Russia ramps up information pressure on Belarus over Ukraine
The authorities in Minsk are not yielding to diplomatic pressure from the Kremlin over their independent stance in the Russo-Ukrainian crisis. While the Belarusian authorities have slightly mitigated their position, they still criticise the Eurasian Economic Union founding treaty, signed in late May. Information pressure on Belarus has been stepped up in order to heighten tension between Belarus and Ukraine.
Last week, President Lukashenko met with Russia’s Foreign Minister Sergey Lavrov in Minsk.
During the meetings, the Foreign Ministers of Russia and Belarus had four major issues on the table: bilateral relations, cooperation within international organisations, cooperation within the Union State, and within the Eurasian Economic Union. The parties also discussed the crisis in Ukraine, which, presumably, topped their agenda.
With his visit, Russia’s Foreign Minister Lavrov aimed to prompt Belarus to review her assessments of the Russo-Ukrainian crisis and to reconcile her positions with those of the Kremlin’s over events in south-eastern Ukraine. The Kremlin managed to mitigate Belarus’ criticism of the Eurasian integration. As regards events in Ukraine, Belarusian diplomats have not made any public statements, which could imply the success of the Lavrov’s mission.
Overall, Belarus’ Foreign Minister Makei positively assessed the EaEU founding treaty: “perhaps, each participant in the process was not entirely happy with the end result at this stage, and we believe that the current agreement in substance does not quite match the initially declared goals”. In addition, President Lukashenko spoke in subdued tones about the need to hold a joint Russo-Belarusian Ministerial Council “in order to make some corrections, in particular, as regards the Eurasian Economic Union activities”.
As regards the Russo-Ukrainian crisis, Russian Foreign Minister has only succeeded in making Belarus’ officials disapprove of the outburst against Putin by Acting Ukrainian Foreign Minister Deshchytsa and mouth general phrases about the need to resolve the crisis in Ukraine by peaceful means.
Meanwhile, the Ukrainian media, with reference to Russian sources, published several news pieces discrediting Belarus’ authorities. For instance, during Lavrov’s visit to Minsk, a taped conversation - allegedly between Lukashenko and Viktor Yanukovich’s son requesting asylum for his father in Belarus - was leaked on the internet. The Belarusian authorities have not reacted with official statements to this information, with the only exception of a comment by the president’s assistant, Natalia Petkevich: “neither I nor the Belarusian president had any conversations with Yanukovich’s sons. Given the current level of technology development, anything can be simulated anytime”.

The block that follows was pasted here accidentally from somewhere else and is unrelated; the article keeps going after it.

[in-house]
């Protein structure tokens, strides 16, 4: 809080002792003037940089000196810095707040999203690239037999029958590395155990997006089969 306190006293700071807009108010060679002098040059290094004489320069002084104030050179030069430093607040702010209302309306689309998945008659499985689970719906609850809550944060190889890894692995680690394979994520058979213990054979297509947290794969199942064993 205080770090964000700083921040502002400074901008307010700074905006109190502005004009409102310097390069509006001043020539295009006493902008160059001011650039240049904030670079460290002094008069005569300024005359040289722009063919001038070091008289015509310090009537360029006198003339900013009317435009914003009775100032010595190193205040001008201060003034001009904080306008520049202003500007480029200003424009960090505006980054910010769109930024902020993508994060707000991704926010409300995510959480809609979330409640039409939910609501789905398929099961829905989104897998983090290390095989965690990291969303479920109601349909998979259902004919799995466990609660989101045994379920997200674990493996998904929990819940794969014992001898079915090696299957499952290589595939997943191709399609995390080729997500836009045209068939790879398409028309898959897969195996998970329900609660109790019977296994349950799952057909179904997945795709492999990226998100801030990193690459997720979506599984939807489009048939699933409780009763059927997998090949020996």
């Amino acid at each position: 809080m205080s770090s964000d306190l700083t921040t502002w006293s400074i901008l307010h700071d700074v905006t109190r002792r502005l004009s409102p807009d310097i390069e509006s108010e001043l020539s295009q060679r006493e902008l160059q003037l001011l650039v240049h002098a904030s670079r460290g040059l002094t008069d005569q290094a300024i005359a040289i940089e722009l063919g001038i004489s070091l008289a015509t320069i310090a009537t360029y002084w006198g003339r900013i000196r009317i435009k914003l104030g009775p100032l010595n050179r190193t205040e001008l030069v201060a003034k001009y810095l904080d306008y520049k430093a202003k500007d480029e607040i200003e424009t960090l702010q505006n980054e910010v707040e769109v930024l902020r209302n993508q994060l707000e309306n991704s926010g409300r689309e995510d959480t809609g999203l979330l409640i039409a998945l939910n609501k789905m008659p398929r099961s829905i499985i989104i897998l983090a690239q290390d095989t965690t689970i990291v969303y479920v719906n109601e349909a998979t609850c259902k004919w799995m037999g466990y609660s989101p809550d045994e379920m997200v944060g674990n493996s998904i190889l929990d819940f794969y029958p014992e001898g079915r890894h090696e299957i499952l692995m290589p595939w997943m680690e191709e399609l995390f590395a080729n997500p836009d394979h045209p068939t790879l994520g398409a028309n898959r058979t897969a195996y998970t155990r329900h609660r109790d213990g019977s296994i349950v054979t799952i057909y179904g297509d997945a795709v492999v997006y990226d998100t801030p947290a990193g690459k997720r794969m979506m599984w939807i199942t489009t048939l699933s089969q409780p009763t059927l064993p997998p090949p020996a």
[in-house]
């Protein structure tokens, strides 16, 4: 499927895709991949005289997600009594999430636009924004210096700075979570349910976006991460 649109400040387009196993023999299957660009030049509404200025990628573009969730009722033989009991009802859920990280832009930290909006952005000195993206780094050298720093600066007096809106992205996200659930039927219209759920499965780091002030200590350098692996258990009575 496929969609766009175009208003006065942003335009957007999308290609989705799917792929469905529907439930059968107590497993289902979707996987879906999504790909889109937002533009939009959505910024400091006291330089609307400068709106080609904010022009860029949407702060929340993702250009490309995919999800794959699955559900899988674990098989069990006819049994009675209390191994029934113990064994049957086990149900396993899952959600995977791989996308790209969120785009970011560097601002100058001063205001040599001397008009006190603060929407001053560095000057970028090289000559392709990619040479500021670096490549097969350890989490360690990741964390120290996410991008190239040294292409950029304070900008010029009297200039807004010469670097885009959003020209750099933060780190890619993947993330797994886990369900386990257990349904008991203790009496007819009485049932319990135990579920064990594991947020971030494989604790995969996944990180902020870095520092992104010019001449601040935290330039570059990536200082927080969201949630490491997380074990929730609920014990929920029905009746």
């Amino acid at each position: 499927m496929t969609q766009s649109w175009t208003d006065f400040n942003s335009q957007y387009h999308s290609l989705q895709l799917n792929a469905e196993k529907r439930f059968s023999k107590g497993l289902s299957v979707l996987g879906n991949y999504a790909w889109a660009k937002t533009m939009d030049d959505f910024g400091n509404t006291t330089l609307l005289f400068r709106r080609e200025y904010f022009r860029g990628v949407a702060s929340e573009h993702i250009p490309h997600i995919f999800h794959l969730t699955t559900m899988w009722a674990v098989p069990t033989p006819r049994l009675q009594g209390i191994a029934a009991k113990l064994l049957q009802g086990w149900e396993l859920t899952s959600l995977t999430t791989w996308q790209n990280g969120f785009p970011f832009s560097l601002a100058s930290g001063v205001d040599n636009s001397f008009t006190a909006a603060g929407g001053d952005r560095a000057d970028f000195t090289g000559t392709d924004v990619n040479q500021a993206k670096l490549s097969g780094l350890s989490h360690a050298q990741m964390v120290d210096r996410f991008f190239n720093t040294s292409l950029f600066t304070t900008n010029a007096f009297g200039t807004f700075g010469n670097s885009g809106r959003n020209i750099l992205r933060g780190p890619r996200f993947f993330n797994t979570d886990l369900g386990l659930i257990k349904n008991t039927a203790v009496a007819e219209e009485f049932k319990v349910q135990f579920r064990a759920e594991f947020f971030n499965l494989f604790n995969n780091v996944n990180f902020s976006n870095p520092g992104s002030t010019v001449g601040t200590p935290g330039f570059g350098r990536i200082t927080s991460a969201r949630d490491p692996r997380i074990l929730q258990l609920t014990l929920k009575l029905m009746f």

Meanwhile, a Russian prankster with the nick-name Vovan222 confirmed that he had set up the Belarusian president. He claimed however that the audio recording, which was published on the internet, was made by someone else, not him.
It is worth noting that some topics raised in the audio recording were presented from the Kremlin’s propaganda viewpoint. For example, the Belarusian president was prompted to recognise today’s Lugansk and Donetsk regions as a new state – “Novorussia” ["New Russia"] – led by former Ukrainian President Viktor Yanukovych.
In addition, right after Lavrov’s visit to Belarus, the Ukrainian media picked up information that Belarus’ military airfields might host Russian nuclear bombers Tu-160. Most likely, this was yet another hoax aiming at creating tension in Belarusian-Ukrainian relations.
Despite the fact that the Kremlin has started using the information war tools, the Belarusian leadership attempts to maintain an independent stance in the Russo-Ukrainian conflict. However, Belarus’ total dependence on Russia prevents her from finding adequate solutions to the Kremlin’s propaganda pressure.
The Belarusian authorities regard the Catholic conference as yet another international event to promote Minsk as a global negotiating platform. Minsk’s proposal to organise a meeting between the Roman-Catholic Church and the Russian Orthodox Church is rather an image-making undertaking than a serious intention. However, the authorities could somewhat extend the opportunities for the Roman-Catholic Church in Belarus due to developing contacts with the Catholic world.
Minsk is attempting to lay out a mosaic from various international religious, political and sportive events to shape a positive image of Belarus for promoting the Helsinki 2.0 idea.
Belarus’ invitation to the head of the Holy See for a meeting with the Patriarch of the Russian Orthodox Church should be regarded as a continuation of her foreign policy efforts in shaping Minsk’s peacekeeping image and enhancing Belarus’ international weight. The Belarusian authorities are aware that their initiative is unlikely to find supporters among the leadership of the Russian Orthodox Church in Moscow. In Russia, isolationist sentiments prevail.
In addition, for domestic audiences, the authorities make up for the lack of tangible economic growth with demonstrations of growth in Minsk’s authority at international level through providing a platform for religious, sportive and other dialogues.